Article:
Henkin's proof for Goedel's completeness theorem that is based on the Henkin construction using term models built by constants is not constructive.

My question is whether there is any constructive approach as a replacement of Henkin's construction? If not, is it possible to prove that there is no such constructive proof at all?


On the pure computability side, classically, we know that there are effective theories that are consistent but have no computable model. For example, there are no computable nonstandard models of PA, but there is an effective axiomatization of PA + "$c$ is a nonstandard number".

So we cannot hope, in general, to have a computable model for each effective theory. If there was a fully constructive proof of the completeness theorem, on the other hand, then we would expect the completeness theorem to be "computably true", because it is impossible in most systems of constructive mathematics to prove the existence of a subset of $\mathbb{N}$ without that subset being computable (this is a consequence of the technique of "realizability" in proof theory).

We can ask how uncomputable the models constructed by the completeness theorem need to be, if they don't need to be computable. In general, the set of countable models of an effective theory is always a $\Pi^0_1$ class, and so the low basis theorem shows that if an effective theory is consistent then it has a model $X$ such that the Turing jump of $X$ is $\emptyset'$, which is the smallest the jump could be.

In general, a Turing degree is called a PA degree if it is able to compute an element of every nonempty $\Pi^0_1$ class. Equivalently, and nonobviously, these are the degrees that can compute the theory of a complete extension of Peano arithmetic. So it turns out that the problem of being able to find a model of each constent effective theory is no worse than the problem of being able to find a completion of Peano arithmetic.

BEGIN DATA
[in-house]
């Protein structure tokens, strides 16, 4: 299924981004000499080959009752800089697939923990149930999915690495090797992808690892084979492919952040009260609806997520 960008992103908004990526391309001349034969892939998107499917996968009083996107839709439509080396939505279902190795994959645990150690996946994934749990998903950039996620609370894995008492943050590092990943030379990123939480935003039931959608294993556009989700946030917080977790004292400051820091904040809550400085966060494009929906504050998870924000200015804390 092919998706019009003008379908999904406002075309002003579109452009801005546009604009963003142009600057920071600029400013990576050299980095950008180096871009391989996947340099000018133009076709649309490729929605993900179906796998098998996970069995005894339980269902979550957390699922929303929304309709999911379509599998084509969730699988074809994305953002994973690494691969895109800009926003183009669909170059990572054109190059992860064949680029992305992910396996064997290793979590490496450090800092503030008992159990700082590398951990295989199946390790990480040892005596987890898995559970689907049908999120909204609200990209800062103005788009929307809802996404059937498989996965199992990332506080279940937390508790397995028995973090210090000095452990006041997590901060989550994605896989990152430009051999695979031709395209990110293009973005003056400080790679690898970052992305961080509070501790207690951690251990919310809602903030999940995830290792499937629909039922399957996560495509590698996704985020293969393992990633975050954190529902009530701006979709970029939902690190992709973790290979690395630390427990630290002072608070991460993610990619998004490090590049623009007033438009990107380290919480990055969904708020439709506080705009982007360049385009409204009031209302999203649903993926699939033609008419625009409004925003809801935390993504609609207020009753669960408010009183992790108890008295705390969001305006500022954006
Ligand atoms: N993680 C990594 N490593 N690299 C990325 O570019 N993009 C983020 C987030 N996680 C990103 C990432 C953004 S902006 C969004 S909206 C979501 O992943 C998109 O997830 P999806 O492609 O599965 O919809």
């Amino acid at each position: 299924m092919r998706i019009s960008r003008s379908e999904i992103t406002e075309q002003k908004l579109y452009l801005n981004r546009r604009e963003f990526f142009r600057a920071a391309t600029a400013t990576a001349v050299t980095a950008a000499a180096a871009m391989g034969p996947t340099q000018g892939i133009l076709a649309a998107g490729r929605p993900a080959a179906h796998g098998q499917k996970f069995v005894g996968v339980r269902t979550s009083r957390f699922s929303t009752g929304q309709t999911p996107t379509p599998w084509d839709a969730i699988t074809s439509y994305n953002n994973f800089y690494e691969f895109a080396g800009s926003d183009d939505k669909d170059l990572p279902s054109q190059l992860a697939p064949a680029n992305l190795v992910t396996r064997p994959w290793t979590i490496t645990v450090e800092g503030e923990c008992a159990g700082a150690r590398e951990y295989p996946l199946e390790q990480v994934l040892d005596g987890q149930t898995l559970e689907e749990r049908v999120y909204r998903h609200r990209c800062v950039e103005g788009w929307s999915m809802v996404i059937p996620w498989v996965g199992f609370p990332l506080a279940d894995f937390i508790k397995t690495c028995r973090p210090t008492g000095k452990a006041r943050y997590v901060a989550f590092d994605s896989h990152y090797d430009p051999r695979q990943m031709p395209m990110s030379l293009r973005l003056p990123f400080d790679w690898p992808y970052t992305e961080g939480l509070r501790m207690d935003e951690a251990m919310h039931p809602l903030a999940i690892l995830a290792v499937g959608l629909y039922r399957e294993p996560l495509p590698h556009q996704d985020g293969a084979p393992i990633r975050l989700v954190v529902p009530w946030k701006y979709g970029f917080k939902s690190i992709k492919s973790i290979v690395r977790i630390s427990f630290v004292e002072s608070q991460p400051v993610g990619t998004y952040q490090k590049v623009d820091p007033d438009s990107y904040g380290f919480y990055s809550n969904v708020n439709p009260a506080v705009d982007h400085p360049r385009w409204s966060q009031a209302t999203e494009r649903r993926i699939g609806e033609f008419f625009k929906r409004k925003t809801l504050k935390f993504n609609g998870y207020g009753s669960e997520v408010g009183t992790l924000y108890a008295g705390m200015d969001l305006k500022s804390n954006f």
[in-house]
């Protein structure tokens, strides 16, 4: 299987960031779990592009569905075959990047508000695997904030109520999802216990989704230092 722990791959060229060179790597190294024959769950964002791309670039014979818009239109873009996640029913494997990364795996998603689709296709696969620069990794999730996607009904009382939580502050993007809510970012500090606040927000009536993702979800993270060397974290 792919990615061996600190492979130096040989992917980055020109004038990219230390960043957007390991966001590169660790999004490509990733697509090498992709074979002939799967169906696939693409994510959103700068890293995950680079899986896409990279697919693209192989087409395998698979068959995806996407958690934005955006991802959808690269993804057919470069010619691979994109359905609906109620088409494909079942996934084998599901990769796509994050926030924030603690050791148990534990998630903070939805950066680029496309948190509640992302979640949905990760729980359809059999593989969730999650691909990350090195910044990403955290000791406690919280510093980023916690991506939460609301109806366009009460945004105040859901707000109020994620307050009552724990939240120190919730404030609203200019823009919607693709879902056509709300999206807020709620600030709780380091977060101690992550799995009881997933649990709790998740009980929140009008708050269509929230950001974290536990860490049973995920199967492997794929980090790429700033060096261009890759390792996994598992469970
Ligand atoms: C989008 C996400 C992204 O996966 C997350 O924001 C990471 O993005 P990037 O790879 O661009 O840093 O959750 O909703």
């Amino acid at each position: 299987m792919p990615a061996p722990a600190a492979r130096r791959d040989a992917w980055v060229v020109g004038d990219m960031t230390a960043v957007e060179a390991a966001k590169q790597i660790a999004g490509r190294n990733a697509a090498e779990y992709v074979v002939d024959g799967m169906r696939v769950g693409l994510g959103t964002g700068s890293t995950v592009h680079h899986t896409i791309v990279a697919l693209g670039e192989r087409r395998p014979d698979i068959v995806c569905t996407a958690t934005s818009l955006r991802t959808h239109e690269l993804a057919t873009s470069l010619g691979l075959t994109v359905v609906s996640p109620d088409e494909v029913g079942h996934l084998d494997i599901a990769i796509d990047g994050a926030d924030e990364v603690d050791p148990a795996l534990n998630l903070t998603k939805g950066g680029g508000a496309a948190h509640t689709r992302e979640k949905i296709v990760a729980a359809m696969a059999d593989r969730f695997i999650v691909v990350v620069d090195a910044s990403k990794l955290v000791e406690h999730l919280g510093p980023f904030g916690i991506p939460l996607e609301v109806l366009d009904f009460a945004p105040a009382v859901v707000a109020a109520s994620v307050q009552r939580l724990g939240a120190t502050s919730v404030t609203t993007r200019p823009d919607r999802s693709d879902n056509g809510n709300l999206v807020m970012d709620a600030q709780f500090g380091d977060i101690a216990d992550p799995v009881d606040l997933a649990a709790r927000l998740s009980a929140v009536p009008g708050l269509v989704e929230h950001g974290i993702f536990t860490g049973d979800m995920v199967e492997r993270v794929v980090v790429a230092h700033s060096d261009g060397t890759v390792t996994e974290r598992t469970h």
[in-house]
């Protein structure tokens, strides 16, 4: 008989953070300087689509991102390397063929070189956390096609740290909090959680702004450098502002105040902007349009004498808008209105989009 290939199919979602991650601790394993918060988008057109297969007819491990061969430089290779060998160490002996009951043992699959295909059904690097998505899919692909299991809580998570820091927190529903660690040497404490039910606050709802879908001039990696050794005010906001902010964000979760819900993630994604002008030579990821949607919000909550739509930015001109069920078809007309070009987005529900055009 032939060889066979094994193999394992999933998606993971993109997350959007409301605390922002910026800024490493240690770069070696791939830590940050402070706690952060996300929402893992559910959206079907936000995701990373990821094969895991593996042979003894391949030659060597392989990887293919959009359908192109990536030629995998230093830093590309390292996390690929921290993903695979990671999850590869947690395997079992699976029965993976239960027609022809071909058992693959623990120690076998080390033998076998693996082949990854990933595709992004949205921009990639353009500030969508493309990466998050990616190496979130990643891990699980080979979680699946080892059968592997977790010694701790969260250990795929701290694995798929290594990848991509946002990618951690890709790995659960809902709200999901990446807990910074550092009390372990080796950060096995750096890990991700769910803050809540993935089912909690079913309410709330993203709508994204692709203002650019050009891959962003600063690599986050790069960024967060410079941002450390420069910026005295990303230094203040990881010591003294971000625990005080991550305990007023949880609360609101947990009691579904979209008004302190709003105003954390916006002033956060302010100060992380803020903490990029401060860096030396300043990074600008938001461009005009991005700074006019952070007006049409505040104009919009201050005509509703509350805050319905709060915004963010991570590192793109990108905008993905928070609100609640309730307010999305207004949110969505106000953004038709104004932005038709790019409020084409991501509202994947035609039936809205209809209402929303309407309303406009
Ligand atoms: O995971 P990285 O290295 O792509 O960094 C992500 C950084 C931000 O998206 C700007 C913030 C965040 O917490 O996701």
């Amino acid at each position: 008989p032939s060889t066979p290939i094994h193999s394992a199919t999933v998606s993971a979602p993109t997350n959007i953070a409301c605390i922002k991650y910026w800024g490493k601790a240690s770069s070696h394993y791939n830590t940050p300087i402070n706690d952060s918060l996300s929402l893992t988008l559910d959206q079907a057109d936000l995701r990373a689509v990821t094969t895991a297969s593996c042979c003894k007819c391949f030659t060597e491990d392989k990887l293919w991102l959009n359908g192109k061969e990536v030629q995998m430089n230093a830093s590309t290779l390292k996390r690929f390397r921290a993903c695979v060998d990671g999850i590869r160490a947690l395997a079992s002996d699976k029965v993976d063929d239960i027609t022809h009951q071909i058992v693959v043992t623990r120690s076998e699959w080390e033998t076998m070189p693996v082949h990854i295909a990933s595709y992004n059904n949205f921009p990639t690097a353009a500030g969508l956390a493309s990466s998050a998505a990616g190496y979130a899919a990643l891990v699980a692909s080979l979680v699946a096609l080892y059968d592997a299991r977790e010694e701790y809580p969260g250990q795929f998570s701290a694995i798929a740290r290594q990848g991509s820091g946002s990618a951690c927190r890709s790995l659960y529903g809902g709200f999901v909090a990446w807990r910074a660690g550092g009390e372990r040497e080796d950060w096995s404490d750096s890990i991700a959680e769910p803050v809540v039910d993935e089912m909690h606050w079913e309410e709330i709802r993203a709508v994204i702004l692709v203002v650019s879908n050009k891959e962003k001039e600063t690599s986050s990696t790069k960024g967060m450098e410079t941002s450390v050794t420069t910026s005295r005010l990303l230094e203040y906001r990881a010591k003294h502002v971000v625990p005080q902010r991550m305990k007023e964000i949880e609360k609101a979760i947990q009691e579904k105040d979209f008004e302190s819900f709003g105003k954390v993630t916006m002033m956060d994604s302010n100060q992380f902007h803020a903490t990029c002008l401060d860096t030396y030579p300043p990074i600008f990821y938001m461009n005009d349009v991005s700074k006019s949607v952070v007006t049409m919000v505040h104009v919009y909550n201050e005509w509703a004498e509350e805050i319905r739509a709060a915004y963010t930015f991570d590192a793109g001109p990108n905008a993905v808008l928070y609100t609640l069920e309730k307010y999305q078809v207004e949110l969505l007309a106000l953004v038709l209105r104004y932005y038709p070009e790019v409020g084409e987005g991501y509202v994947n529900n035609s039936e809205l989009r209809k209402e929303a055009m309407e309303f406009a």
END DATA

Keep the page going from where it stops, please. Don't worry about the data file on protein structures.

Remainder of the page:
In the context of Reverse Mathematics in second-order arithmetic, the existence of a completion of PA, and the completeness theorem for countable first-order theories, are both equivalent to $\textsf{WKL}_0$ over $\textsf{RCA}_0$. This is really just a reflection of the computability theoretic facts above, though.


Since the completeness theorem for first-order logic, in its generality, is equivalent to the Boolean Prime Ideal theorem, and the latter is not provable without the axiom of choice... the answer is no.

There is no way to fully write down a constructive algorithm in that case.

  • $\begingroup$ It is very disappointing! Isn't it? :-( $\endgroup$ – Name Oct 3 '15 at 14:21
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    $\begingroup$ What about computably axiomatisable theories? $\endgroup$ – Zhen Lin Oct 3 '15 at 14:23
  • $\begingroup$ I mean when you look at Henkins' approach in this (and other similar) non-constructive constructions, you really feel that there could be many other constructive ways to solve the problem but suddenly you understand that there is none and the issue will remain unsolved forever! The worst part of the problem is that choice plays a critical role here! $\endgroup$ – Name Oct 3 '15 at 14:39
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    $\begingroup$ @ZhenLin: In the sense of second-order arithmetic, and reverse mathematics, if I recall correctly the completeness theorem is only using the weak Koenig lemma. $\endgroup$ – Asaf Karagila Oct 3 '15 at 14:44
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    $\begingroup$ Yes, the completeness theorem is equivalent to $\mathsf{WKL}_0$ over $\mathsf{RCA}_0$. On the pure computability side, we know that in general there is no computable nonstandard model of Peano arithmetic, but there are computable axiomatizations of PA + "$c$ is a nonstandard number". So we can't hope for computable models for effective theories, in general. On the other hand, if we assume the theory is decidable, then we can make a computable model. $\endgroup$ – Carl Mummert Oct 3 '15 at 15:03

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